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INDIA Needs a Toolkit for Democratic Resistance in 2024

Only by acting in a joint and collective manner will the opposition parties be able to effectively demand that the Election Commission performs its job in a neutral and professional way. Far too much is at stake for anything else.
‘INDIA’, or the Indian National Developmental Inclusive Alliance. Illustration: Pariplab Chakraborty

Even before the Supreme Court’s ruling on electoral bonds, it was obvious to discerning observers that the prime minister and his merry band of faux-Chanakyas were a nervous lot – notwithstanding their “370 seats” bravado. The ruling carries with it an expectation that the institutional watch-dogs of fairness in our collective constitutional arrangements have not totally abandoned their responsibilities. The psychological context of the 2024 Lok Sabha battle is not all that disheartening.

Arguably, in its overweening confidence and arrogance the ruling party has already revealed its dark strategy: it has started constructing a structural misperception. Prime Minister Narendra Modi himself has used the Lok Sabha forum to begin this sleight of hand. A narrative is designed to hijack the electoral process to produce a winning figure close to the figure of 350 seats.

Though the Supreme Court’s ruling on electoral bonds does provide a shot in the arm to the Opposition parties, the need for the regrouping of democratic forces was never more urgent and obvious. The objective conditions for a democratic “resistance” are all too evident. All that is needed is for the non-BJP leaders across the country to understand the stakes involved and to revive in earnest the “opposition unity” project.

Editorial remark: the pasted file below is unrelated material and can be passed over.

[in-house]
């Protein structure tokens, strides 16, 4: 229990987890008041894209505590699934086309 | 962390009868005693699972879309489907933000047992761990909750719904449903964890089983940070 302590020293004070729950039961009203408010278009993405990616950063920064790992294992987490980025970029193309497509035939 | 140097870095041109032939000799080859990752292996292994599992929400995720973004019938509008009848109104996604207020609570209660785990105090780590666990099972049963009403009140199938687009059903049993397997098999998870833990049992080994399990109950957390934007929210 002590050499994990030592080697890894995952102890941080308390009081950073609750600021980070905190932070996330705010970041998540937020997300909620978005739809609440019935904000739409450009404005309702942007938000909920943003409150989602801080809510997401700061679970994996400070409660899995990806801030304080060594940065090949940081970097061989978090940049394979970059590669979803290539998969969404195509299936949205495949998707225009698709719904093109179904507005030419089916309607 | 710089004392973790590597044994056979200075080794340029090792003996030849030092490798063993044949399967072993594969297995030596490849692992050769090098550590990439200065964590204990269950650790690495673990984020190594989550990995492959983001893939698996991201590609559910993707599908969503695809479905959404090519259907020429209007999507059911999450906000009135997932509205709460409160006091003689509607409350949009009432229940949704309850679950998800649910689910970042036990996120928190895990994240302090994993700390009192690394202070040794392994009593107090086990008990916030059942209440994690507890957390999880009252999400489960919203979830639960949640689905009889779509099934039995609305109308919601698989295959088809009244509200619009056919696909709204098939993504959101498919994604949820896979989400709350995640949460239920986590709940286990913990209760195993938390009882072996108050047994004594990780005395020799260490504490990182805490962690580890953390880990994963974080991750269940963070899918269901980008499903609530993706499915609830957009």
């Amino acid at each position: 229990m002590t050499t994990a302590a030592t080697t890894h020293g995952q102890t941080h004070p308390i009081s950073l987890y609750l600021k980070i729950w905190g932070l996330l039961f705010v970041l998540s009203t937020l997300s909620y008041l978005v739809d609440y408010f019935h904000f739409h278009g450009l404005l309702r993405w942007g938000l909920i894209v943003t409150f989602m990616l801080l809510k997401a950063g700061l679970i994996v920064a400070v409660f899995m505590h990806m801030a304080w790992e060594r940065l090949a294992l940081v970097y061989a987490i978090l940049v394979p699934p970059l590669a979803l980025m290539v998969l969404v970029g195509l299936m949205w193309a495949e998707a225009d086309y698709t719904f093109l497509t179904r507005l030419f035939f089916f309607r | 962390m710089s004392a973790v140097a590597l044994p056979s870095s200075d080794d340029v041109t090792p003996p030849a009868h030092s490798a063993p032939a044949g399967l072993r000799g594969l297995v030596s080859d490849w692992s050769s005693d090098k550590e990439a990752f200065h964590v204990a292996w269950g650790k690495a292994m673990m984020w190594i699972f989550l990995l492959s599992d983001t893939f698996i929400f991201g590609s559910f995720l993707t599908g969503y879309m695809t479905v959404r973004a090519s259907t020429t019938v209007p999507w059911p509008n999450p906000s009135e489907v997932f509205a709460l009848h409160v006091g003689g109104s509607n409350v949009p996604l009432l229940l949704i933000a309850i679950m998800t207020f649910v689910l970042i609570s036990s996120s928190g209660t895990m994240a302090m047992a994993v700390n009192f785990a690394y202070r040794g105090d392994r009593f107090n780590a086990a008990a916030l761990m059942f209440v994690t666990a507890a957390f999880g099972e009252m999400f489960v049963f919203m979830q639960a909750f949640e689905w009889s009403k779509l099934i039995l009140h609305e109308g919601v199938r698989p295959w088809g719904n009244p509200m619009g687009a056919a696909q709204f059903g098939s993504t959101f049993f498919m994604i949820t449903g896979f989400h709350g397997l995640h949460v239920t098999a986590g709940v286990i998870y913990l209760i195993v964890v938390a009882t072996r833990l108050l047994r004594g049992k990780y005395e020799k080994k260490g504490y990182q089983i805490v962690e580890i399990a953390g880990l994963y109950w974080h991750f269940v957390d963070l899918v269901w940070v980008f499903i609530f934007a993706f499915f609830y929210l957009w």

The answer to the perennial question – “What is to be done?” –  that Lenin once posed is simple: devise a tool-kit. 

This is what a possible draft should look like.

Vision and Values

While recommitting ourselves to a strong, stable and powerful India, we place the highest premium on the preservation and strengthening  of provisions and principles of a democratic, plural, federal and socially harmonious political system, as enshrined in the Constitution of India. 

Mission Statement

To mobilise the masses in a mutually reinforcing and beneficial, coordinated approach so as to ensure that the next Lok Sabha verdict reflects the citizens’ sentiments and aspirations. 

Strategic Objective

To dislodge the BJP/ Sangh Parivar from its authoritarian perch and restore to governance a democratic and collaborative temper. 

Parameters and co-ordinates

  1. Not withstanding the self-serving claims of the Hindutva brigade, the BJP does not command a majority of Hindu votes;
  2. The BJP is not favoured by all minorities and other disadvantaged sections of the society;
  3. Outside the Hindi belt and the western states of Gujarat and Maharashtra, the BJP is distinctly vulnerable and its acceptance is extremely thin.
  4. Prime Minister Modi’s  popularity and acceptance is over-hyped, notwithstanding the “absence” of an all-India opposition figure.

Alliance Calculus

To ensure that the anti-BJP vote does get divided, as well as to see to it that the BJP does not garner all the anti-incumbency votes in states where non-BJP parties are in power; after all, the BJP is not the only party that has the experience of winning or losing elections. Political acumen and imagination are not the monopoly of the Modi-Shah jodi.